Completion of the undergraduate program yields a Bachelor of Science in Biological Engineering. The program prepares students for careers in industries ranging from pharmaceutical and biotechnology to materials synthesis, microelectronics, biomedical devices, and ecology. This program centers on biological and biochemical sciences integrated with engineering practices. The first two years of study center around biological, chemical and mathematical foundations with more advanced topics covered in electives. These electives are often taught in conjunction with other departments and include:
- Biomechanics & Biophysics
- Biological Instrumentation
- Synthetic Biology & Macromolecular Design
- Computational & Systems Biology
- Human Pathophysiology
- Neurobiology
- Pharmacology & Toxicology
- Cell & Tissue Engineering
- Microbial & Ecological Systems

If a student wishes to major in a different field, such as Biology, Physics, or Mathematics yet still wishes to prepare for work in a biotechnology field, they could also complete one of the two minors offered by the Department of Biological Engineering: Minor Program in Biomedical Engineering and Minor Program in Toxicology and Environmental Health.

The Department of Biomedical Engineering also offers a Master of Engineering in Biological Engineering (a 4 year undergraduate and 1 year graduate program) and several PhD tracks. PhD students in this department can follow the Bioengineering or Applied Biosciences tracks. In addition, this department is a leader in the Computational and Systems Biology PhD, which is a collaboration between Biological Engineering, Biology, and Electrical Engineering and Computer Science. These PhD tracks have three major research areas with a number of sub-fields in each:

Bioengineering Research
- Molecular, Cell & Tissue Biomechanics
- Cell & Tissue Engineering
- Biomolecular Engineering
- Biomaterials
- Biological Imaging & Functional Measurement
- Biological & Physiological Transport Phenomena
- Biophysics
Applied Biosciences Research
- Genetic Toxicology
- Metabolism of Drugs & Toxins
- Microbial Pathogenesis
- Carcinogenesis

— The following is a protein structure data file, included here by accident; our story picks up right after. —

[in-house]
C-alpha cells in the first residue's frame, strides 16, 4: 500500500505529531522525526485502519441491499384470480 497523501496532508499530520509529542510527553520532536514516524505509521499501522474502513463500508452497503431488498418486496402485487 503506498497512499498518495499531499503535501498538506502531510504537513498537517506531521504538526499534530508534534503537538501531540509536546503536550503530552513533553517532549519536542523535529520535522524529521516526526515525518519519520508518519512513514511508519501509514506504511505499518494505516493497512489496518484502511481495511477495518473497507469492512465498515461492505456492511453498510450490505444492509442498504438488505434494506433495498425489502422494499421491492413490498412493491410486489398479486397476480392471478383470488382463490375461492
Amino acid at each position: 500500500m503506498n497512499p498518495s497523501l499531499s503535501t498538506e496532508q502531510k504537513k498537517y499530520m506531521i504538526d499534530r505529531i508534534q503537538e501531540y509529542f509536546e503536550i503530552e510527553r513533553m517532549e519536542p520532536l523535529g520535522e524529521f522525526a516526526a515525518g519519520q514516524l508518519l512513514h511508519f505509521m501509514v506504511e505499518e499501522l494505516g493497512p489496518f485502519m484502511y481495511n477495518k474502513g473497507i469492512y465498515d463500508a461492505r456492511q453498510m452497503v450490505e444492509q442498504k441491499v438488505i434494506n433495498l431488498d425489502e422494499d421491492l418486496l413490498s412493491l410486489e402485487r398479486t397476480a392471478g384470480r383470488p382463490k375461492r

- Molecular Epidemiology
- Molecular Pharmacology & Toxicology
Bioengineering & Applied Biosciences Research
- Genomics, Proteomics and Glycomics
- Discovery & Delivery of Molecular Therapeutics
- Macromolecular Biochemistry & Biophysics
- Computational Modeling of Biological Systems
- Nanoscale Engineering of Biological Systems

Students at all levels in the Department of Biological Engineering have access to research opportunities across many laboratories and research centers including the Center for Biomedical Engineering, the Center for Environmental Health Sciences, the Center for Emergent Behavior of Integrative Cellular Systems, the Center for Gynepathology Research, the Synthetic Biology Center, and the Division of Comparative Medicine. PhD students also have access to several training programs that provide more cross disciplinary and rigorous educations than normal track programs.

Culture and Campus
MIT is located on 168 acres in Cambridge, Massachusetts (just north of Boston) which is also home to Harvard University. While dormitory housing is guaranteed for 4 years for all undergraduate students, there are 36 fraternities, sororities and independent living groups. MIT has over 380 student activity groups including an annual entrepreneurship competition, which is popular due to a very prominent entrepreneurial culture at MIT. Transportation around Cambridge can be achieved through the extensive public buses, subway, commuter rail and ferries of the Massachusetts Bay Transportation Authority. Walking is also a popular mode of transportation in Cambridge, as it is ranked first in the US for percentage of people who walk to work. There is some intercity transportation to the nearby city of Boston, the largest in Massachusetts and location of the closest major airport, Logan International. In addition to the normal dining, music, theater and other cultural attractions of a major city, Boston also has a number of historical sites due to it being one of the oldest cities in the United States. Boston and Cambridge both have a large number of historical houses, some of which date to the 1700s.

Image Source: - by DrKenneth - Creative Commons-licensed content
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Massachusetts Institute of Technology: Admission, Courses, Financial Aid and more00